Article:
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New Plant GENUS Named For Naturalist Sir David Attenborough



Flower of Sirdavidia solannona. Image credit: Thomas Couvreur.

Sir David Attenborough’s newest honor: Sirvidius solannona. (Image Credit: Dr. Thomas Couvreur)


By Kristen E. Strubberg Editor-in-Chief

Discovered in Gabon, Africa, the new genus, Sirdavidia, was created to encompass and new species of flowering plant, Sirdavidius solannona, belonging to the custard apple family.  The international team found the specimen which bears fuchsia flowers, in Monts de Cristal National Park.  They chose to honor Sir David Attenborough for his considerable contribution to science and his personal influence on the many researcher involved in its identification, especially lead researcher Dr. Thomas Couvreur.


Wildscreen’s photograph of David Attenborough at ARKive’s launch in Bristol, England © May 2003 (Image Credit: Wikipedia)

According to Sci-News, Sir Attenborough was “thrilled” and responded:

“I know very well that such a decision is the greatest compliment that a biologist can pay to another and I am truly grateful.” (Sci-News)

Sir David Attenborough may be most recognized from his BBC nature features including Planet Earth, The Life of Mammals, and Blue Planet – all of which he wrote and narrated/hosted.

UPDATE: Sir David also has a species of hawkweed(a cousin of the dandelion) named after him, Hieracium attenboroughianum, which is found in the Brecon Beacons mountain range of Wales.  Named by taxonomist Tim Rich (likewise inspired by Sir Attenborough’s work), it is the only endemic plant to Sir Attenborough’s home of the United Kingdom to bear his name.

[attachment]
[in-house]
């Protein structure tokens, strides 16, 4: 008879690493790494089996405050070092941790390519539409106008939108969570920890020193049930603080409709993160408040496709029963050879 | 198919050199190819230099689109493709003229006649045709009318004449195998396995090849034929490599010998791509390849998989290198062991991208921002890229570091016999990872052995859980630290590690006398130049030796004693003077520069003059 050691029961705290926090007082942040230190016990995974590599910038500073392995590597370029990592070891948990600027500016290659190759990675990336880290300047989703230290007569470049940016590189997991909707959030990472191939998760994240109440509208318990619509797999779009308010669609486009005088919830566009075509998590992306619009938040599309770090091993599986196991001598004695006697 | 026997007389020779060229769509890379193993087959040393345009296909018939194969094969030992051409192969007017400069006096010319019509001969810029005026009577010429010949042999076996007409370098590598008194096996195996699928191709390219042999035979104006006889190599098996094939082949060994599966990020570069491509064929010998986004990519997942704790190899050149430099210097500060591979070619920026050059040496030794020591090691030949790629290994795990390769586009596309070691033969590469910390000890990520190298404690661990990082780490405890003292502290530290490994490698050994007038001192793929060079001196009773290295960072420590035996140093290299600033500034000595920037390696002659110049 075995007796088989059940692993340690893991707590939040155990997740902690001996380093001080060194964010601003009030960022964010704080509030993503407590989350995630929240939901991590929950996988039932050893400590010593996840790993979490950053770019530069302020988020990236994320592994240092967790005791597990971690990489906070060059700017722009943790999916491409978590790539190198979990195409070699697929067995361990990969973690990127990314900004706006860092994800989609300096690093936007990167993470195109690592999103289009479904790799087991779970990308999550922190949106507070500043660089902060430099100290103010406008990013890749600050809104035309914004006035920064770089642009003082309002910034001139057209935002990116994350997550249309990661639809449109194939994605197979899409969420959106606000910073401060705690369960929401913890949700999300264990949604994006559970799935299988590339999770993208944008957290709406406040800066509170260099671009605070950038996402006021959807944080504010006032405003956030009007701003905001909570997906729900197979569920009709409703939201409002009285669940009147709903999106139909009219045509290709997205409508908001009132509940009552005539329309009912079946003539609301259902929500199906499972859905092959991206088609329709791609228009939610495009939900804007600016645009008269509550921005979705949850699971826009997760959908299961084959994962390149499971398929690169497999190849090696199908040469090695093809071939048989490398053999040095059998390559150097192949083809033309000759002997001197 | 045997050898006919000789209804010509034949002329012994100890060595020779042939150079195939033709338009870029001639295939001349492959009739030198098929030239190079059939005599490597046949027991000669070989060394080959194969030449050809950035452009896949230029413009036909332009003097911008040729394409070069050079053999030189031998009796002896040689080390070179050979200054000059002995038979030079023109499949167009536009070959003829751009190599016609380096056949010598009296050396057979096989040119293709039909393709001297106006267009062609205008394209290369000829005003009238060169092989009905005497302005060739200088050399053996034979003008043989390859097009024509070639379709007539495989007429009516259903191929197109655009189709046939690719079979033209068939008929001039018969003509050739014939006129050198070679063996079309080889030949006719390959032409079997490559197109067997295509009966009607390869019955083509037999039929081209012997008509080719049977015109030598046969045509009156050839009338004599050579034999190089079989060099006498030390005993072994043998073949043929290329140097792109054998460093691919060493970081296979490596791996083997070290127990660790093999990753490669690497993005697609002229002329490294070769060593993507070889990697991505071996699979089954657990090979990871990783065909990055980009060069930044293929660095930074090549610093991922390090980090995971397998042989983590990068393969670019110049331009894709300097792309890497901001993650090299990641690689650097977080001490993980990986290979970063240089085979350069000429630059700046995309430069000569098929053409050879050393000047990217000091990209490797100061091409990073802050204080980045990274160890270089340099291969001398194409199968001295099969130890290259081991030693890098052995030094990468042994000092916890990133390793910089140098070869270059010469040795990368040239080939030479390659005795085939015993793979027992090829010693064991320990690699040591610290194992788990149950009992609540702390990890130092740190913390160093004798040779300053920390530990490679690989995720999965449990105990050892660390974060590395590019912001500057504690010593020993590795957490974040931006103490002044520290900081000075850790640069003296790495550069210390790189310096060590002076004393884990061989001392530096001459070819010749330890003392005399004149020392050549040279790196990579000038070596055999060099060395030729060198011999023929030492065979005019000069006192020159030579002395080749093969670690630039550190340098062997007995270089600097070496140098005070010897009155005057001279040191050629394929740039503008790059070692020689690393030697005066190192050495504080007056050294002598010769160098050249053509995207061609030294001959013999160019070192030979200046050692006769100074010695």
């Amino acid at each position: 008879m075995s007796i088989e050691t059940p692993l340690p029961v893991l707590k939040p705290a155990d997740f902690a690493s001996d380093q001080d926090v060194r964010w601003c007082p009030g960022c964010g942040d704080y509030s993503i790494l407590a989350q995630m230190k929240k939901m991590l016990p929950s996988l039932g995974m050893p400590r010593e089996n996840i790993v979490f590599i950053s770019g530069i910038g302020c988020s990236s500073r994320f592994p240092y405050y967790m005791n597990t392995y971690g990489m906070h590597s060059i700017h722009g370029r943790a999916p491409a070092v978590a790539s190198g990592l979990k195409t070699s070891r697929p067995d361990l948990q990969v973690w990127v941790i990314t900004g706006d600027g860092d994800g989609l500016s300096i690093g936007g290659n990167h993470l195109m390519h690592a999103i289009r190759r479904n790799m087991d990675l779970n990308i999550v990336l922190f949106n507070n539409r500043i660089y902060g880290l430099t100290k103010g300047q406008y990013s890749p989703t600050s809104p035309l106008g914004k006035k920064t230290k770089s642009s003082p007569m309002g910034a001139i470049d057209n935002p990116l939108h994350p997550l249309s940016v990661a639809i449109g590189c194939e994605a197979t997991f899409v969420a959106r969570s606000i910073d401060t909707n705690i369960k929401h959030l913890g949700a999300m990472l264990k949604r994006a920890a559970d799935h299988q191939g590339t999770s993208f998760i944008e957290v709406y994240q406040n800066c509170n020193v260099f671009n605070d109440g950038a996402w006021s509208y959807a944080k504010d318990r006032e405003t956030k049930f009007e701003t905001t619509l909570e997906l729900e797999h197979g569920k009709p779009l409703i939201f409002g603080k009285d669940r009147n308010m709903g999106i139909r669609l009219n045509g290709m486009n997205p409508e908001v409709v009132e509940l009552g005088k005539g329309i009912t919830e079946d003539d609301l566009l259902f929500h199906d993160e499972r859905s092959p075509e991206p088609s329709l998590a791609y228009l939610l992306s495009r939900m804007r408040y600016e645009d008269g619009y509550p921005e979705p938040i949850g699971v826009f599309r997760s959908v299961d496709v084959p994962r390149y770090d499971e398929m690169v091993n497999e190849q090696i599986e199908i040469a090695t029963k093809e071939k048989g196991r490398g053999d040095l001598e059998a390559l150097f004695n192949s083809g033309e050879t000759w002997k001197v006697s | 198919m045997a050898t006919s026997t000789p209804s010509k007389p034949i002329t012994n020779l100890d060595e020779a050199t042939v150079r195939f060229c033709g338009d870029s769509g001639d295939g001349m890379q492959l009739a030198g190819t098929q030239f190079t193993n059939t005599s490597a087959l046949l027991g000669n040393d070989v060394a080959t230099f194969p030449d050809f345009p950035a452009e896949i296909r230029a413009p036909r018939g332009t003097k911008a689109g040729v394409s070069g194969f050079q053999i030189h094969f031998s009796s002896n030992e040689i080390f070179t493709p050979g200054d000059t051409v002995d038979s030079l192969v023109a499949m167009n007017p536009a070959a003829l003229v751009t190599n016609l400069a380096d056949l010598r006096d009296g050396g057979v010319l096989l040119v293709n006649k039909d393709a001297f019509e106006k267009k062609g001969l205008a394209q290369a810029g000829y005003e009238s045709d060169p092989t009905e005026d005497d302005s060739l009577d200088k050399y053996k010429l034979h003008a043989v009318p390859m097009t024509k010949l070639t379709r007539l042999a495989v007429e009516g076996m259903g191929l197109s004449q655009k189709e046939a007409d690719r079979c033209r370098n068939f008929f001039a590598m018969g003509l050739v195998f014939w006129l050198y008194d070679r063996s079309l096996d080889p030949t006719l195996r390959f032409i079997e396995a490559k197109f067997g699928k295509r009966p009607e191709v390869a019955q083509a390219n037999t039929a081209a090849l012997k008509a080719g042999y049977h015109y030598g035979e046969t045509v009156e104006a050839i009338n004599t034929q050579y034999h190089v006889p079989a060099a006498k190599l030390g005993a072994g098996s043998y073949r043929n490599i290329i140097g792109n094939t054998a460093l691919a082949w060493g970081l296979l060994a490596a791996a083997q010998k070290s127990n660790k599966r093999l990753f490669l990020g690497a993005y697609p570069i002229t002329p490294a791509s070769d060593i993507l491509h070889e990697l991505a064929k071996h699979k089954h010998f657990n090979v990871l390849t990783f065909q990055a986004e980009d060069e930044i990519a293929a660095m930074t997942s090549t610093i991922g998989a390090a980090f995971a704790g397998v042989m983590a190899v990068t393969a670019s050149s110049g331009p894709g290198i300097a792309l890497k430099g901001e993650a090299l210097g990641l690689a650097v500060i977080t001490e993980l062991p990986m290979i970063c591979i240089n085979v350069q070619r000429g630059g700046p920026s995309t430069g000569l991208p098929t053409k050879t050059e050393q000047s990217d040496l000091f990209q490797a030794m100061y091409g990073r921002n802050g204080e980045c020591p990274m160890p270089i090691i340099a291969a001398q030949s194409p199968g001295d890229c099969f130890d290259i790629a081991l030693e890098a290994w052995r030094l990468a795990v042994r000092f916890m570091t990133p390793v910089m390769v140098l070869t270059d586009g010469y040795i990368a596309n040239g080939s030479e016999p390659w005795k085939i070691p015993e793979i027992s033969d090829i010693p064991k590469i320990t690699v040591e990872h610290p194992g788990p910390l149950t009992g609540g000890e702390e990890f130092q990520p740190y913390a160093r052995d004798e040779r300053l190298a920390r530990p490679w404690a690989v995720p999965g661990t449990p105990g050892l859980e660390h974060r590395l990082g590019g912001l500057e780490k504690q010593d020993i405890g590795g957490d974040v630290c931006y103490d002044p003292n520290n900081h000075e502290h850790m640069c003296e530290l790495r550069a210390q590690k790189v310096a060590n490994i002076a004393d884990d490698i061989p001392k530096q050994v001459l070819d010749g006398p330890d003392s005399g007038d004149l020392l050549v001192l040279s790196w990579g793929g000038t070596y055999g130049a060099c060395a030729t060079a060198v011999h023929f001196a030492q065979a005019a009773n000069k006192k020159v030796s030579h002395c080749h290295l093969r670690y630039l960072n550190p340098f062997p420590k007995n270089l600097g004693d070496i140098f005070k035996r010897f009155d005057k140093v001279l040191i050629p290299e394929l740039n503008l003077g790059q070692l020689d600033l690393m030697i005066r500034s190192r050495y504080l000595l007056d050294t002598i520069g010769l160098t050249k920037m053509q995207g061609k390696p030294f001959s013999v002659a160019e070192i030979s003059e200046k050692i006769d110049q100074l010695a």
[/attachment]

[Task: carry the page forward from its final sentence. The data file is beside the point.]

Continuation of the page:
Attenborough's Hawkweed

“Attenborough’s Hawkweed” located in Wales. (Image Credit: Tim Rich/BBC)

Read more about the Sirdavidius Solannona at Sci-News and read more about “Attenborough’s Hawkweed” at the BBC and The Guardian which also catalogue numerous other flora and fauna bearing Sir David Attenborough’s name.

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Kristen E. Strubberg is the Editor-in-Chief for TGNR. Kristen founded TGNR in 2013 - seeking to create a high quality platform for original, eclectic and substantive positive news journalism by attracting expert contributors in many varying subjects. Kristen also works as a clinical medical researcher in Cardiology, with an original background in Neuroscience. Her passion for science has translated to her science-fiction specialization, with her highly adept published insights into the best of sci-fi’s popular culture. Kristen has served as TGNR’s Editor-in-Chief since 2013.



  1. tamara

    February 16, 2015 at 7:45 AM

    Reblogged this on My Botanical Garden.

  2. Cynthia Reyes

    February 16, 2015 at 3:24 PM

    Cheers to Sir David and all his great accomplishments.

    It also occurs to me, however: wouldn’t it be great if when people go to other countries and “discover” a plant, they found a way to honour one of their own but also the people of the region? that way, respect would be accorded to both the foreignor and the local region and its people.

    • hungrybookworm2013

      February 17, 2015 at 2:37 AM

      I agree and fortunately they do! Read our most recent post: New Owl Species Identified In The Deserts Of The Middle East

  3. nmartinez1938

    February 16, 2015 at 10:54 PM

    I always love flowers that have velvet like surfaces as these seem to have…

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